By Bibi Khatoon
Bauxite workers at Araoima, Region Ten wants RUSAL (Russian Aluminum) to be ousted from the country to make way for another investor to take over the Bauxite Company of Guyana Incorporated (BCGI).
“RUSAL should pack up and leave. Let a next company come because they are doing nothing for us, let them go,” said Ivan Leacock, one of the 326 sacked employees that RUSAL fired with immediate effect on February 3, 2020.
The terminated workers are from Linden, New Amsterdam and the communities of Ladern’s ville, Maple Town and Hururu Mission – located in close proximity to the mine site.
Ladern’s ville, Maple Town and Hururu Mission were developed by bauxite workers in search of jobs.
“RUSAL must go!” the workers and residents chanted as they held up placards calling for the Guyana Bauxite and General Workers Union (GB&GWU) to be respected.
During a visit by the News Room team to Aroraima on Saturday, the employees severely criticized the Ministry of Social Protection’s Department of Labour for failing to stand up to the Russian company.
Leacock said he worked in the industry for about 27 years but the treatment meted out to workers by the Russians are the worst in history.
According to Leacock, RUSAL pays Guyanese workers meagre salaries and refuse to grant any benefits while the living quarters were left to deteriorate.
“RUSAL don’t want to pay Guyanese workers no money at all. Right now we are being paid under the Government minimum wage and we are working twelve hours a day… before they come, we used to get three weeks [leave] after five years and now is just two weeks,” Leacock told the News Room on Saturday.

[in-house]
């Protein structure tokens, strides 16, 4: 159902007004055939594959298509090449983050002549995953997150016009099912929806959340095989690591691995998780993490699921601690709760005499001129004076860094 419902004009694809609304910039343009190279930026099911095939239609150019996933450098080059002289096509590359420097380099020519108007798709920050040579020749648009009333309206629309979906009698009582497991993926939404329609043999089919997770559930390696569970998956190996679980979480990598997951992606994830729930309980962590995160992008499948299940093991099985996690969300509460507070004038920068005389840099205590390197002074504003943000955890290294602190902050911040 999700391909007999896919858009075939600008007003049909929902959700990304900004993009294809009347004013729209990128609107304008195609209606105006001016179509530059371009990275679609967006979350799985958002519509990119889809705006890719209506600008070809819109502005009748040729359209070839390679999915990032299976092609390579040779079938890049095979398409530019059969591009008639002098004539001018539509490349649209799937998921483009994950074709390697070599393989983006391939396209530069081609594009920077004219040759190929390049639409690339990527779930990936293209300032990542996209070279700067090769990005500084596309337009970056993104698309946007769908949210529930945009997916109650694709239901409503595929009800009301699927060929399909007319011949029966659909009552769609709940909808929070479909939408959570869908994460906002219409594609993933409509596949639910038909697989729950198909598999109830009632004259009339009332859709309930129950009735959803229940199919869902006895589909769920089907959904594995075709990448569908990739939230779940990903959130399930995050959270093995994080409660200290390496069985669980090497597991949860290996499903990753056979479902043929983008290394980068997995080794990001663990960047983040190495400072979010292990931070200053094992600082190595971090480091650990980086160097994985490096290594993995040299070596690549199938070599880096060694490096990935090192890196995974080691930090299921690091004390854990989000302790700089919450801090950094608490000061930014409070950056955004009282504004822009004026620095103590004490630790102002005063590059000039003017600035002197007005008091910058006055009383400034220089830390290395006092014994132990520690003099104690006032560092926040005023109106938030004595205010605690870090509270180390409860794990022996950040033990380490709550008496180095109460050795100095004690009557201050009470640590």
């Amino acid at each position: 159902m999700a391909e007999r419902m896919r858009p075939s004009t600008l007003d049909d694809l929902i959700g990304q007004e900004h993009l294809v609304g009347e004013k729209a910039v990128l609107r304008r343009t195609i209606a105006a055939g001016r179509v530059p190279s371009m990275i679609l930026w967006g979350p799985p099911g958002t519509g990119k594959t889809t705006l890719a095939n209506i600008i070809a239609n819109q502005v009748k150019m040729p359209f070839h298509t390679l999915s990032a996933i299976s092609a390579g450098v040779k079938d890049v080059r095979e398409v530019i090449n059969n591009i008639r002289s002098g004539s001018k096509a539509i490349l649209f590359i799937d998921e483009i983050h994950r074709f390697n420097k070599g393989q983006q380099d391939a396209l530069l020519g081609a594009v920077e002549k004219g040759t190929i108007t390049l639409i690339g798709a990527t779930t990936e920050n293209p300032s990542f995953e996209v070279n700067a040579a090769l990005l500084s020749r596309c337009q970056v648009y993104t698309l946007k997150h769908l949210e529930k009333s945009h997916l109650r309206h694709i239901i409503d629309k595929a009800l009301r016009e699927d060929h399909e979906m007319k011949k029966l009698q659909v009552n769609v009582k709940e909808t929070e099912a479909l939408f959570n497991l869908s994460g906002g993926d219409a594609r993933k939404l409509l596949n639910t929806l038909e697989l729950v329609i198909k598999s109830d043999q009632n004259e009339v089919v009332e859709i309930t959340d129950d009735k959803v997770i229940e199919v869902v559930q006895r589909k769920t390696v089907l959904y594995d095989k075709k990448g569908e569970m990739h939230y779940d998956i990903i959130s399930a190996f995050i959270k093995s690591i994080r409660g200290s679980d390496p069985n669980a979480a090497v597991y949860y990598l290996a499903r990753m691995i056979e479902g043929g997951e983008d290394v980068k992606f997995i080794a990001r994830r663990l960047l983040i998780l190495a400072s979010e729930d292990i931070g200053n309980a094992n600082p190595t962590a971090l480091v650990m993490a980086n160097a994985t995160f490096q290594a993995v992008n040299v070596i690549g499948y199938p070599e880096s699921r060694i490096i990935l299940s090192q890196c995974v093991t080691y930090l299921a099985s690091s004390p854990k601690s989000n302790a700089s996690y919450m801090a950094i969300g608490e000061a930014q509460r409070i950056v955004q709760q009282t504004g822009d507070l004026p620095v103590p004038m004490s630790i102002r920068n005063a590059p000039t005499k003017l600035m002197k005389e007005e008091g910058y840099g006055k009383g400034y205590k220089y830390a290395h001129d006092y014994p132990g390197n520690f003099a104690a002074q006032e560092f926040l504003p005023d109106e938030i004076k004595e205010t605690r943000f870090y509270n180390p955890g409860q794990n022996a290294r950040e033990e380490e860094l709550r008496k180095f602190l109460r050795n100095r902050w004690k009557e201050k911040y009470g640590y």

“They send them machines away, let them go behind it,” another worker said, referring to the company’s decision to export some of its mining equipment while engaging the Government and the Union on a settlement.
Some of the equipment were held up by the Customs Unit of the Guyana Revenue Authority.
In the meantime, RUSAL had started to ship some of its mining equipment back to its destination.
Since the workers were fired, they have blocked the Berbice River as they await a decision from the Labour Department on the way forward.
As a result, RUSAL has two full barges with ore waiting to be exported.
On Thursday last, the Police in the area tried to remove the temporary blockade but the residents instead used their canoes to block the river.
The residents and employees have set up a camp at the river and take turns guarding the blockage.
“What we want them to do is respect our laws, if possible pack up and go, bottom line is pack up and go because they have no respect for us,” a heavy-duty operator, Ephraim Velloza said.
He explained that the workers were all fired without notice but RUSAL has since paid off their severance. It is unclear how the company arrived at the figures paid but the Labour Department was expected to complete a full calculation and make it available to the company and union.
The 326 sacked workers are all represented by the union and account for almost 100% of the company’s workforce. For a decade, the union and RUSAL have been engaged in a battle for increased wages and salaries.